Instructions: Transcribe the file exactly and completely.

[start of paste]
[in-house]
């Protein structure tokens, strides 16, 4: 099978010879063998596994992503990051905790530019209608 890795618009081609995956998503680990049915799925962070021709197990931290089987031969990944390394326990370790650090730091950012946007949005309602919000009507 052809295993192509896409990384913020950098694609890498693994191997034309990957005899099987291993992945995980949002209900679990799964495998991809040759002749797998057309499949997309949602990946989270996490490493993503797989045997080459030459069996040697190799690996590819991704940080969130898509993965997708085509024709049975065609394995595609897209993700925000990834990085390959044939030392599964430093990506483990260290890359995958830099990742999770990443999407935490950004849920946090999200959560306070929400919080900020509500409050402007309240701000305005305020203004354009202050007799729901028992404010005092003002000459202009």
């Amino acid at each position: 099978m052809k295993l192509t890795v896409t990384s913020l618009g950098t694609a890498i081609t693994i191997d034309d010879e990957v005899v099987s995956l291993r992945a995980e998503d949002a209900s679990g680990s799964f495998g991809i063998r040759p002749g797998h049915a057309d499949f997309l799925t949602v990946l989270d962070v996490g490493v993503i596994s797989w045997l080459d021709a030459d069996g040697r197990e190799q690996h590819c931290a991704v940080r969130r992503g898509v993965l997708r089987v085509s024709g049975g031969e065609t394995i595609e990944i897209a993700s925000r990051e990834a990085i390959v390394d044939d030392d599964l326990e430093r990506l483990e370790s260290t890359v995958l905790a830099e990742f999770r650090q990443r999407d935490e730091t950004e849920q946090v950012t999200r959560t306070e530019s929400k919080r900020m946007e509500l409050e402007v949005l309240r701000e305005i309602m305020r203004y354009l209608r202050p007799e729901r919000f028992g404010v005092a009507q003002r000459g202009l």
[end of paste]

[in-house]
């Protein structure tokens, strides 16, 4: 099978010879063998596994992503990051905790530019209608 890795618009081609995956998503680990049915799925962070021709197990931290089987031969990944390394326990370790650090730091950012946007949005309602919000009507 052809295993192509896409990384913020950098694609890498693994191997034309990957005899099987291993992945995980949002209900679990799964495998991809040759002749797998057309499949997309949602990946989270996490490493993503797989045997080459030459069996040697190799690996590819991704940080969130898509993965997708085509024709049975065609394995595609897209993700925000990834990085390959044939030392599964430093990506483990260290890359995958830099990742999770990443999407935490950004849920946090999200959560306070929400919080900020509500409050402007309240701000305005305020203004354009202050007799729901028992404010005092003002000459202009």
């Amino acid at each position: 099978m052809k295993l192509t890795v896409t990384s913020l618009g950098t694609a890498i081609t693994i191997d034309d010879e990957v005899v099987s995956l291993r992945a995980e998503d949002a209900s679990g680990s799964f495998g991809i063998r040759p002749g797998h049915a057309d499949f997309l799925t949602v990946l989270d962070v996490g490493v993503i596994s797989w045997l080459d021709a030459d069996g040697r197990e190799q690996h590819c931290a991704v940080r969130r992503g898509v993965l997708r089987v085509s024709g049975g031969e065609t394995i595609e990944i897209a993700s925000r990051e990834a990085i390959v390394d044939d030392d599964l326990e430093r990506l483990e370790s260290t890359v995958l905790a830099e990742f999770r650090q990443r999407d935490e730091t950004e849920q946090v950012t999200r959560t306070e530019s929400k919080r900020m946007e509500l409050e402007v949005l309240r701000e305005i309602m305020r203004y354009l209608r202050p007799e729901r919000f028992g404010v005092a009507q003002r000459g202009l």